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the students, to become competent to represent
their own college in such contest, which would go
far toward raising the standard
,of their rhetorical
efforts. The plan is an excellent one no doubt,
and its success in the West warrants its trial in the
East. Why should not the colleges of Pennsyl
vania form an oratorical association at,once ? All
it requires is for some one, or few colleges to take
the lead. Why should not State College do her
part toward starting the movement.
P. S. C. MINERALS AND FOSSILS! !
Within a radius of six or eig.ht miles of P. S. C.
—a convenient distance for a Saturday's ram
ble—are a sufficient number of minerals and
fossils to form a good collection. It may serve a
good purpose to notice the localities of some of
them that are known and likely to be developed.
A. In the bed of the run, a few rods above the
mill, at Pine Grove, Trenton limestone, with
numerous trilobities, brachiopod mollusks and
corals imbedded with beautiful distinctness :
six miles distant.
B. In the Gap, above Pine Grove, Fucoids of the
very best, and clay slate nodules, with various
fossils : six and one-half 'miles distant.
C: Around the end of the mountain, at Lemont,
Fossils of the Trenton limestone, and half way
from the station to woods of the mountain
side, numerous quartz crystals. Should there
ever be any excavation at this point it will be
well to look below the frost line for crystals
containing water bubbles : Distance, three
At Pleasant Gap, numerous fossils of the
Utica shale and smoky quartz. Distant eight
miles, five by rail from Lemont.
At Oak Hall, in the creek bed, interesting cal
careous concretions, and in a cavern extend
ing. under the mountain, good stalactites,
Distance four miles.
In the old,quarry, one and one half miles
West of the College; trieobites; good.
THE FREE LANCE.
G. At the "Pond Bank," four miles N. W. of
P. S. C. limonite geodes. Should this mine
be operated in the spring, specimens rivalling
those from the Connecticut locality will be
This locality it notable and merits a description.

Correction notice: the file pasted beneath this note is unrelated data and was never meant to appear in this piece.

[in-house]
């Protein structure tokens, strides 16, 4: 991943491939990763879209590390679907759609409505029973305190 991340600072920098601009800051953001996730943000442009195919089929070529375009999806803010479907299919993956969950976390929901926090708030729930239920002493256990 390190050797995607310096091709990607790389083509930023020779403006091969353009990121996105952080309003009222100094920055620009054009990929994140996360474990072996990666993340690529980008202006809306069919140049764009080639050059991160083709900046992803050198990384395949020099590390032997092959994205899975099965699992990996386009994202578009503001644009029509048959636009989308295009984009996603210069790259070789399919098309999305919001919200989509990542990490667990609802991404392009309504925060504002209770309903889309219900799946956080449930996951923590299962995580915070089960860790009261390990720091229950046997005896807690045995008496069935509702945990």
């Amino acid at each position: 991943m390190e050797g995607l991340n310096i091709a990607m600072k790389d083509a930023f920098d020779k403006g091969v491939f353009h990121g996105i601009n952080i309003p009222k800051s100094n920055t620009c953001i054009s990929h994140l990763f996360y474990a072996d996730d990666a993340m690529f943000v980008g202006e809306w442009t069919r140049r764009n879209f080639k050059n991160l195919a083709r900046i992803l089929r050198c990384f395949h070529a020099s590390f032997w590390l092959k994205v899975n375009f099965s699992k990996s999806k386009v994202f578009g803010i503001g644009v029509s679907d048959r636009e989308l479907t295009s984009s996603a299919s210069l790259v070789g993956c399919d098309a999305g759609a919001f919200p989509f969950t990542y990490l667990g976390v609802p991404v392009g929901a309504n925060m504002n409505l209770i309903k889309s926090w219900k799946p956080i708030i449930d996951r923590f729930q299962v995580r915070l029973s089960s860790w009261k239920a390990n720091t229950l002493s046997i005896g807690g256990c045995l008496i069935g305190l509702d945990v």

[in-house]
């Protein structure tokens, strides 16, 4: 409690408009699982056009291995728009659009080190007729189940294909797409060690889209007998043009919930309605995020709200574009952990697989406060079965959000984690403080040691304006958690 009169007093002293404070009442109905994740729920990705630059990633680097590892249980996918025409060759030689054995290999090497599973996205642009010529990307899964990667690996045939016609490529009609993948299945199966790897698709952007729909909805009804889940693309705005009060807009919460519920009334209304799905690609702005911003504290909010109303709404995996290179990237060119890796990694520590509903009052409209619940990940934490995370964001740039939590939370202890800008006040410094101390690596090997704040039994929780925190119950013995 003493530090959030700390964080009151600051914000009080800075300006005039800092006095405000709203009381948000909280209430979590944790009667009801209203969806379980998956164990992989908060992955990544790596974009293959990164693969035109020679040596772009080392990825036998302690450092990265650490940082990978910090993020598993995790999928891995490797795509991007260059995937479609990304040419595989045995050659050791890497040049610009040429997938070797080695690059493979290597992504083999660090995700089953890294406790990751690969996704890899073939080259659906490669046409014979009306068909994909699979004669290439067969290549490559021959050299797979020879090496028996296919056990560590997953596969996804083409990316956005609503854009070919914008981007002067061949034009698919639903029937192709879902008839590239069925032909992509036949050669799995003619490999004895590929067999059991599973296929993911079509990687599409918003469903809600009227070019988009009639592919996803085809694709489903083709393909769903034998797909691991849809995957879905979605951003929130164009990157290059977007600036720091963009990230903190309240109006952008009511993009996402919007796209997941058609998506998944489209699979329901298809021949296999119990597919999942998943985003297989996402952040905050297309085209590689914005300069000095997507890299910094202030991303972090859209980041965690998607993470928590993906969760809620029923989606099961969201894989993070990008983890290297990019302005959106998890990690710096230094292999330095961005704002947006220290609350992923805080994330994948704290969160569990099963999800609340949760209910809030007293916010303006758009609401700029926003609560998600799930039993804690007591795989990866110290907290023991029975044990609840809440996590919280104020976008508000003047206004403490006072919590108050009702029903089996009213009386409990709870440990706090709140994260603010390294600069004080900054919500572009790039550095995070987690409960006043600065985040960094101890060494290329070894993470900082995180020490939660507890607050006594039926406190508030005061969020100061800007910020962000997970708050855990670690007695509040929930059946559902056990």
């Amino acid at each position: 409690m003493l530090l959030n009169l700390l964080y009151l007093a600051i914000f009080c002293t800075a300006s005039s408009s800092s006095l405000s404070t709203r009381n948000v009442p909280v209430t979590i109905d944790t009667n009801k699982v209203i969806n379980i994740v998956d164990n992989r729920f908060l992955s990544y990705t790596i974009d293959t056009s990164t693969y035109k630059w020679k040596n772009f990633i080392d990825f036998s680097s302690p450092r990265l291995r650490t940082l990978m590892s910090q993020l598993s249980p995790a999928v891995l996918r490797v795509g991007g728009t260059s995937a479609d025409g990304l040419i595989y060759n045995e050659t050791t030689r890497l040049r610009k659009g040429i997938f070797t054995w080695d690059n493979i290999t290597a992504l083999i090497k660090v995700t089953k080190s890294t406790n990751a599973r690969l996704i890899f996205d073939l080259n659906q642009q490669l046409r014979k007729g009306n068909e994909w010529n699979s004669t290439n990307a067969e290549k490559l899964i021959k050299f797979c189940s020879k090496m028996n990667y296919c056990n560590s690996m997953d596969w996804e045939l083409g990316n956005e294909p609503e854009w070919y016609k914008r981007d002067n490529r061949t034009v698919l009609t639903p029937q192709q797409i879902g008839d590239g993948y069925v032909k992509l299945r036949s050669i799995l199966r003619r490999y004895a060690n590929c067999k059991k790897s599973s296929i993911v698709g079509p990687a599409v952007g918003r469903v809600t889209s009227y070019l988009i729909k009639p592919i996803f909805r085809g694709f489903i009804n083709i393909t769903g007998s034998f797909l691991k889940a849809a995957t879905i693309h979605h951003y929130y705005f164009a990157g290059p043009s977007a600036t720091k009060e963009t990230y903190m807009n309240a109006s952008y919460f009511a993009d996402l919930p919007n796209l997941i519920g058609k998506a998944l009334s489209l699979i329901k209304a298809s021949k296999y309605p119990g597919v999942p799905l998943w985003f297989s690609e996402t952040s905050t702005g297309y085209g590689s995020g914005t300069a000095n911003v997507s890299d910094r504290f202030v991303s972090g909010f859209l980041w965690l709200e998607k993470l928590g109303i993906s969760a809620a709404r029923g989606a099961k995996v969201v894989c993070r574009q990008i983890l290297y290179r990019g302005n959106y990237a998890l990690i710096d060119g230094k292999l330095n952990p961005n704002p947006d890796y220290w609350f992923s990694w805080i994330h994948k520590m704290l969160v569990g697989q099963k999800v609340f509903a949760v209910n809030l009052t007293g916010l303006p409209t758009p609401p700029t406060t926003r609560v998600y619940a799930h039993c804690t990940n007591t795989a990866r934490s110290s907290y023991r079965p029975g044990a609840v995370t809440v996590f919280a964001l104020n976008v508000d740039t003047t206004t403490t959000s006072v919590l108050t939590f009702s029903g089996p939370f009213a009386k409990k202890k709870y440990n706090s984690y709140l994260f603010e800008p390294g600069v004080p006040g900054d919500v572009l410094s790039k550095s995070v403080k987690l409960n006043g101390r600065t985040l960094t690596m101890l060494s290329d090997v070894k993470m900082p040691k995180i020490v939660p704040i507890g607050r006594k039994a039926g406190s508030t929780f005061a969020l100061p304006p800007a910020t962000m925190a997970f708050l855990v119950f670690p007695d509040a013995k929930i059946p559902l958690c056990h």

In the midst of the wide valley formed by the
Appalachian Mts. as they stretch through Centie
Co., is an area of secondary highland, itself
divided into hills and valleys; known as the Chest
nut Ridge. It extends about parallel to the north
easterly and southwesterly trend of the mountains,
quite across Centre Co., occupies an area some
thirty miles long and two to three miles wide, is
poorly watered, of a light or sandy soil, and most
ly covered by forests of pine, oak, and chestnut.
Though not wholly unfertile, and slowly being ob
literated by farms, this region is, in some of the
older maps,. marked as the "Barrens," and is still
often locally so-called. The underlying rock is
a sandstone and scattered over the surface is much
loose sandstone and flint. Here and there are
beds of limonite and hematite, abandoned or still
being worked In fact it ranks as a rich iron 're
gion. On the summit, five miles west of the Penn
sylvania State College, and its famous prospect of
mountains, are the Scotia Iron Mines, controlled
by Andrew Carnegie, the largest in Pennsylvania.
So much of detail in the description of this area,
for the fact that amongst the rocky debris of its
soil and surface are found irregularly shaped bould
ers and fragments,much weathered 'and iron stain
ed, at first sight very rough looking, but really 'the
the most singular and beautiful of all the oolites.
The name arises from the fact shown by the fol-
lowing analysis :
SINGLE SPHERULE FROM PENNAA SILICEOUS OOLITE.
The Siliceous Oolite locality two miles north
west of P. a C.